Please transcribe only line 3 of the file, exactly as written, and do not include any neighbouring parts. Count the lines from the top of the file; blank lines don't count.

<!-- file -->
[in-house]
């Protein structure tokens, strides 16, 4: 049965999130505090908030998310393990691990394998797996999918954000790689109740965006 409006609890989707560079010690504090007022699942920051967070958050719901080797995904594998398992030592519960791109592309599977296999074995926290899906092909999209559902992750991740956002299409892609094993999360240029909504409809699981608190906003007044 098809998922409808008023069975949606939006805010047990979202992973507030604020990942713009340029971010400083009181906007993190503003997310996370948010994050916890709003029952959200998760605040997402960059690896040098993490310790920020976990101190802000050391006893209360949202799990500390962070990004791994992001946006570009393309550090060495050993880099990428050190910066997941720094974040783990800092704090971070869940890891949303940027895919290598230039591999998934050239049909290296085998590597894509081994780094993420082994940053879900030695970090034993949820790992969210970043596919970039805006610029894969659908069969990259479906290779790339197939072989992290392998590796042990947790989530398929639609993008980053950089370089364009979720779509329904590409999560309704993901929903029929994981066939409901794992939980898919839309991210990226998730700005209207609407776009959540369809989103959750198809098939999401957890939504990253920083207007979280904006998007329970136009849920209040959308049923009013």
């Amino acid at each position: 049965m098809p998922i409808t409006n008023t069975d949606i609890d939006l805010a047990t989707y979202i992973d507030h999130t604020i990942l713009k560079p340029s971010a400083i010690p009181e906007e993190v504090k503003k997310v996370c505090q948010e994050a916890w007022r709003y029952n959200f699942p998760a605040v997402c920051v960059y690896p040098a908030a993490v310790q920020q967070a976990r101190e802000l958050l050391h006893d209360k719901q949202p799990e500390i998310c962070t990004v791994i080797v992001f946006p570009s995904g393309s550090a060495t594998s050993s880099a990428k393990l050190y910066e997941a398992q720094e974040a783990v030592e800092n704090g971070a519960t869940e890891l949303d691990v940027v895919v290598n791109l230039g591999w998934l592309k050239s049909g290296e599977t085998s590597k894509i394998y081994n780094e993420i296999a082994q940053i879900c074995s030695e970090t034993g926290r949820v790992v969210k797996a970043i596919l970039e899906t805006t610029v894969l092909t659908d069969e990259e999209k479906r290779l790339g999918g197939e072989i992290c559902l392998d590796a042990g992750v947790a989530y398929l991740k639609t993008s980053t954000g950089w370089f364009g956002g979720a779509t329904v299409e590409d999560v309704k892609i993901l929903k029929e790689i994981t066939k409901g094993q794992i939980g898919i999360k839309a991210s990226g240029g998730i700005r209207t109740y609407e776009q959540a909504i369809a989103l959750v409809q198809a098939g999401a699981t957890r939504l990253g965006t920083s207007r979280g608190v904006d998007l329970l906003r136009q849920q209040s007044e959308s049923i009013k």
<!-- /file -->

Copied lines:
């Amino acid at each position: 049965m098809p998922i409808t409006n008023t069975d949606i609890d939006l805010a047990t989707y979202i992973d507030h999130t604020i990942l713009k560079p340029s971010a400083i010690p009181e906007e993190v504090k503003k997310v996370c505090q948010e994050a916890w007022r709003y029952n959200f699942p998760a605040v997402c920051v960059y690896p040098a908030a993490v310790q920020q967070a976990r101190e802000l958050l050391h006893d209360k719901q949202p799990e500390i998310c962070t990004v791994i080797v992001f946006p570009s995904g393309s550090a060495t594998s050993s880099a990428k393990l050190y910066e997941a398992q720094e974040a783990v030592e800092n704090g971070a519960t869940e890891l949303d691990v940027v895919v290598n791109l230039g591999w998934l592309k050239s049909g290296e599977t085998s590597k894509i394998y081994n780094e993420i296999a082994q940053i879900c074995s030695e970090t034993g926290r949820v790992v969210k797996a970043i596919l970039e899906t805006t610029v894969l092909t659908d069969e990259e999209k479906r290779l790339g999918g197939e072989i992290c559902l392998d590796a042990g992750v947790a989530y398929l991740k639609t993008s980053t954000g950089w370089f364009g956002g979720a779509t329904v299409e590409d999560v309704k892609i993901l929903k029929e790689i994981t066939k409901g094993q794992i939980g898919i999360k839309a991210s990226g240029g998730i700005r209207t109740y609407e776009q959540a909504i369809a989103l959750v409809q198809a098939g999401a699981t957890r939504l990253g965006t920083s207007r979280g608190v904006d998007l329970l906003r136009q849920q209040s007044e959308s049923i009013k």